Teen Years and Communication
Teenagers may seem difficult to understand, and parents often feel distant from their children once they hit adolescence. When students start to fall behind in school, parents often wonder what they can do to help their children. Many times, due to a lack of communication, parents feel at a loss about how to talk to and help their children. Life does not need to be like this, and it shouldn’t be the norm in your household. Talking to your teens and showing them you love them is at the root of their success. Here are some common difficulties students face, followed by some parenting tips that are sure to get your child back on the road to academic success.
Anxiety and Stress
Let your child know that dealing with stress is something everyone goes through. Tell them that learning ways to cope with stress now will help them greatly in their present day as well as into adulthood. Talking about things is one of the best ways to deal with upset feelings. Let your child know that you are always available to them when they need to talk, and make sure to show them that this is true. Be willing to drop anything you have going on when your teen says they need you. Encourage your child to come to you to brainstorm or to vent.
Let them know that they can tell you directly whether they want your advice or whether they just want you to listen. Respect their needs even when you want to give them advice and they don’t want to hear it. They will come to you for advice when they are ready. Sometimes they just need you to hear them out, without any input. Try to master the art of having conversations about issues without giving advice.
Teenagers commonly get stuck in a rut of negative thinking. Many students feel pressure from their peers to look and act a certain way. Teens often internalize these feelings rather than talk about them. Encourage your child to talk to you about feelings of low self-esteem. Teach your child as early as possible to think positively about oneself and to use positive self-talk whenever possible. Encourage your teen to use positive messages when times get tough. Let them hear you do the same. Modeling wanted behavior for your child does not stop at adolescence. Your teen is still looking to you to be a good role model. As they transition into adulthood, they need to see how you deal with your own self-esteem.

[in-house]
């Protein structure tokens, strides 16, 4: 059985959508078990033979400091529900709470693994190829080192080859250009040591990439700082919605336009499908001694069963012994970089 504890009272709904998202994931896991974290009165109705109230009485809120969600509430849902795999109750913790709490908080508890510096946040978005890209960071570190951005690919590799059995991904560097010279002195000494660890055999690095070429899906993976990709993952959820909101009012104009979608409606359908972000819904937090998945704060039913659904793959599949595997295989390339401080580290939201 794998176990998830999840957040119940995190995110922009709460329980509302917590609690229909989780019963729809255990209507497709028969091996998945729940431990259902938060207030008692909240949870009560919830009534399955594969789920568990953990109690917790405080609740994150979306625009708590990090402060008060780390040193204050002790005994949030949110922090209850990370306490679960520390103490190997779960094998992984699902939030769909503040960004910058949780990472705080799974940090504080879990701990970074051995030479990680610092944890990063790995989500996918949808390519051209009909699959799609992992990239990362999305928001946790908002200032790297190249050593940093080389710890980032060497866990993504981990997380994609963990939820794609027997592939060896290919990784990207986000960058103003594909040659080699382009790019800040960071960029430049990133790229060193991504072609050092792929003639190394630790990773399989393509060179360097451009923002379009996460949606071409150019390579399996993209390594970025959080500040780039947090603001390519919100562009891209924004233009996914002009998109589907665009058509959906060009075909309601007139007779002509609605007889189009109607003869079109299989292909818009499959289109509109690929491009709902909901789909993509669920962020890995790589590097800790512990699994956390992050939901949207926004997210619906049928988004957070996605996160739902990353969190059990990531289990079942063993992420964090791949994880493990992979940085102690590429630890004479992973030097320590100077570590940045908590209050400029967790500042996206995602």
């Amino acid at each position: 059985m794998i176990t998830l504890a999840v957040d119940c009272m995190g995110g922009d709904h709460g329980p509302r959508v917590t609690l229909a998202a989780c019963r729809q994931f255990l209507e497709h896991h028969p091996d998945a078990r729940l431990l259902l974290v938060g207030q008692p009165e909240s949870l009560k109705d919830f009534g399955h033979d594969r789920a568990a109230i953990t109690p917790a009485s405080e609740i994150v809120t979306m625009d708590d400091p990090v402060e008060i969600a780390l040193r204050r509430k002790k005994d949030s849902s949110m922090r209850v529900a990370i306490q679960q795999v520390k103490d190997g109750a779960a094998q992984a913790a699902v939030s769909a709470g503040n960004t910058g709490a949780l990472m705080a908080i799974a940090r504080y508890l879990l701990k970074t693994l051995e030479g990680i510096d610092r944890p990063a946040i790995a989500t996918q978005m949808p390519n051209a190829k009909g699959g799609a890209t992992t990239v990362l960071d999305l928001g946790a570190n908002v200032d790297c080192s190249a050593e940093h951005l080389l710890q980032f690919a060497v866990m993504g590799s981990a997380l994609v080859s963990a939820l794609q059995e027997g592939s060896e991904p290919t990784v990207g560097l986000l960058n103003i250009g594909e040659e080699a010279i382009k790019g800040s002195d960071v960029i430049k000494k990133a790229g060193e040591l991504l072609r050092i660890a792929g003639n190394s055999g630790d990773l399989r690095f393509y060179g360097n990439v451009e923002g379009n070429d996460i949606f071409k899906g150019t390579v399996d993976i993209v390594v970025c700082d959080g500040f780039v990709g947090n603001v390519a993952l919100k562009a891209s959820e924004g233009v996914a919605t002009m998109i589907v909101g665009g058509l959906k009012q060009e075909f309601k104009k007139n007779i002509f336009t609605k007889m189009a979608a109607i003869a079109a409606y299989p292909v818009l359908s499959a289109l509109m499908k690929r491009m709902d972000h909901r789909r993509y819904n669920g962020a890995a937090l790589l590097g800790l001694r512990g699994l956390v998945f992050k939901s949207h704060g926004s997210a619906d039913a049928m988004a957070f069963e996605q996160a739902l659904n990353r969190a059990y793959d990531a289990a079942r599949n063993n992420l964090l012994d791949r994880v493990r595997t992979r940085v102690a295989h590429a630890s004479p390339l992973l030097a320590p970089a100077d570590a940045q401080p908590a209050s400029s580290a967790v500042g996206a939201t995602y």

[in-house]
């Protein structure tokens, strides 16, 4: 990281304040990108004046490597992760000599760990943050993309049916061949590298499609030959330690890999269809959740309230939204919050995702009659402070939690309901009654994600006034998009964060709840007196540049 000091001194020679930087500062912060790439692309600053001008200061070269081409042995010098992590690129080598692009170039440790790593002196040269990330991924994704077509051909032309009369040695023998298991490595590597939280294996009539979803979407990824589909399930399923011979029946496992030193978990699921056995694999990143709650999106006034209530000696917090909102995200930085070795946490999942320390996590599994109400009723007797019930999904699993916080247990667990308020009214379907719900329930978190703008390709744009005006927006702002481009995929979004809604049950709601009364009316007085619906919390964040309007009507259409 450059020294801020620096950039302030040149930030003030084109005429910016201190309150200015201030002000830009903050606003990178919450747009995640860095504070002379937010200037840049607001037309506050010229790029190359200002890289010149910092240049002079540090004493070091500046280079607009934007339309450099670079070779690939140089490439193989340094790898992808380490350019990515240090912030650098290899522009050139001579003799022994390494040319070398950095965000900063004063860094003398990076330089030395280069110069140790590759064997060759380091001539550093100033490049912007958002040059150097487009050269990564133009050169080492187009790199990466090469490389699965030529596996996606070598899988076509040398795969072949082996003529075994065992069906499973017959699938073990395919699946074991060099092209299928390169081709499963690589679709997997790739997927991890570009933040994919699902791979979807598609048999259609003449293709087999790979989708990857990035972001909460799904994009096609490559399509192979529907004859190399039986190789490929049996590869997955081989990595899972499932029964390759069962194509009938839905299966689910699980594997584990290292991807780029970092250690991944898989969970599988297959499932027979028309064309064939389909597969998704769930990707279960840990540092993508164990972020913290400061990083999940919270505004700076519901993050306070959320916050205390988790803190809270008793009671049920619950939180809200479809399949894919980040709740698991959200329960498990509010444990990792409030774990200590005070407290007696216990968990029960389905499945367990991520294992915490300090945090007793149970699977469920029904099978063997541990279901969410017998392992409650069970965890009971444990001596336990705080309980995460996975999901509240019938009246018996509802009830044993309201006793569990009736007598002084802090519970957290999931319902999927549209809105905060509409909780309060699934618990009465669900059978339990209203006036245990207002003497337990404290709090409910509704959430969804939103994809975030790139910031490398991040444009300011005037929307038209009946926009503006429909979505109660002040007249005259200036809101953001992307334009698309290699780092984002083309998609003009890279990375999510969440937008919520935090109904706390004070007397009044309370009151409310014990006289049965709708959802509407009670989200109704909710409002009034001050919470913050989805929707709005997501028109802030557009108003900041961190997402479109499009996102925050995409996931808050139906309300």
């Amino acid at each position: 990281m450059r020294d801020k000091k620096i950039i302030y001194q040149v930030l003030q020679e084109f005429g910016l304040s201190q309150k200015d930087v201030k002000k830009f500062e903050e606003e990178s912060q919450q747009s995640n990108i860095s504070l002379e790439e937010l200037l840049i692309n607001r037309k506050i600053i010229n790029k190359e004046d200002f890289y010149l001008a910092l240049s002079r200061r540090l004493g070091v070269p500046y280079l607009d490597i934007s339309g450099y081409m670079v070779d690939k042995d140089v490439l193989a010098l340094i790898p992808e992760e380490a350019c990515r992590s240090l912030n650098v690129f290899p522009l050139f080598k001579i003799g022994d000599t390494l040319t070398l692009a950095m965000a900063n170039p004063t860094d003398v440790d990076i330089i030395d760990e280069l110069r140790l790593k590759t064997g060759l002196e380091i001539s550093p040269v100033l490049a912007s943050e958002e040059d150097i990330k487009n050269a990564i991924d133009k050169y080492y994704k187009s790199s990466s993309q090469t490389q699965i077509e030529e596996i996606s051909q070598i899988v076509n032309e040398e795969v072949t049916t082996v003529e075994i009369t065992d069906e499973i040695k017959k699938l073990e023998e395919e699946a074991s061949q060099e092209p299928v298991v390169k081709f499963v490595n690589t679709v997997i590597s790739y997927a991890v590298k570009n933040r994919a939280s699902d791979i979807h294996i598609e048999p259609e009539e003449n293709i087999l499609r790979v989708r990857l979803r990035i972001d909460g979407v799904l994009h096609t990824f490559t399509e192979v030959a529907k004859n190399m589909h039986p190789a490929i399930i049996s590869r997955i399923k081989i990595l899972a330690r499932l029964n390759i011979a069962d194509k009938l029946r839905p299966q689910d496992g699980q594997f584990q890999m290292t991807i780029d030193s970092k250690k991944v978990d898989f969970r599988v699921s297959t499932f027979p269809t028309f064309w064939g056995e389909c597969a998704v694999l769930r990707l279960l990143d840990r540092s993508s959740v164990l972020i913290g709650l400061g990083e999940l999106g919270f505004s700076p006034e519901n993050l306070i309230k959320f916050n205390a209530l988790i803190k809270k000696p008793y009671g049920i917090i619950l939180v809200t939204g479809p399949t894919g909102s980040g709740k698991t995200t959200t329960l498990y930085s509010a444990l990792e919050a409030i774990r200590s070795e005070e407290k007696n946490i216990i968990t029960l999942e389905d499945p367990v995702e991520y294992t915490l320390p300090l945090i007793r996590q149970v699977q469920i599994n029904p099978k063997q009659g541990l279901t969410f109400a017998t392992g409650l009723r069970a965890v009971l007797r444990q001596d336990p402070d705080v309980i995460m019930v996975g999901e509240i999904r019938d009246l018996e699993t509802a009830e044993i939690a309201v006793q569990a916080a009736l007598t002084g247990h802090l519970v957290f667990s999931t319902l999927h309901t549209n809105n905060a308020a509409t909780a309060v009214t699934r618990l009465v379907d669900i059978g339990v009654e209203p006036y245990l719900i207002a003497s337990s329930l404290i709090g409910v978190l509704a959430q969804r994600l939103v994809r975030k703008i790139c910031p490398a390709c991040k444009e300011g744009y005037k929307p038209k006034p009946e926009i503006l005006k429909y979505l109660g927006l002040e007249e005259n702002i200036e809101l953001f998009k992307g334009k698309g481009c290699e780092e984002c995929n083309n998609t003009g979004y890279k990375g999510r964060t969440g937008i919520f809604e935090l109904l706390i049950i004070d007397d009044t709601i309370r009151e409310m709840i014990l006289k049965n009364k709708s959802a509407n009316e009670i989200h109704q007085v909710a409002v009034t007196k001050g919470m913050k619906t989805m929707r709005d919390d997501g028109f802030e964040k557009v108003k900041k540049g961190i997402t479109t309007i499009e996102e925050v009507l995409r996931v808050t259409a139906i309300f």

Teach your child how to use social media correctly. Many teenagers compare themselves to their peers and allow insecurities to take over. Teach your child how to think and view things critically. Let them know that people tend to post things that are not entirely true, and only a small part of their true day to day existence. For example, tell your teen that it often takes a person over 100 selfies to achieve the picture they choose to post. Teens should also know that filters are so common that it is hard to tell what people actually truly look like without the filters. Let them know that even when their peers’ posts are true reflections of a magnificent life, to never compare themselves to others. Everyone has ups and downs, strengths and weaknesses, regardless of what they look like, how much money they have, and where they come from.
Lastly, limit your teenager’s access to social media, especially at night. Research shows that students that are on social media at nighttime tend to suffer from low self-esteem. Make sure your teen does something happy and relaxing before going to sleep. Again, be an example of setting limits to social media yourself. Practice what you preach, even when it’s difficult.
Hug your teen, even when they might want to push you away. Tell them you love them. Leave positive notes in their room or in their backpack. Affection NEVER gets old. Your children will never outgrow the need to hear that you love and care for them. You were the most important person in their life when you first held your baby in your arms, and you continue to be the most important person in their lives now, even if they don’t want to admit it!
We will be posting more tips on parenting teens in the future. If you have any specific subjects you’d like us to write about, send us a note. We’d love to hear from you!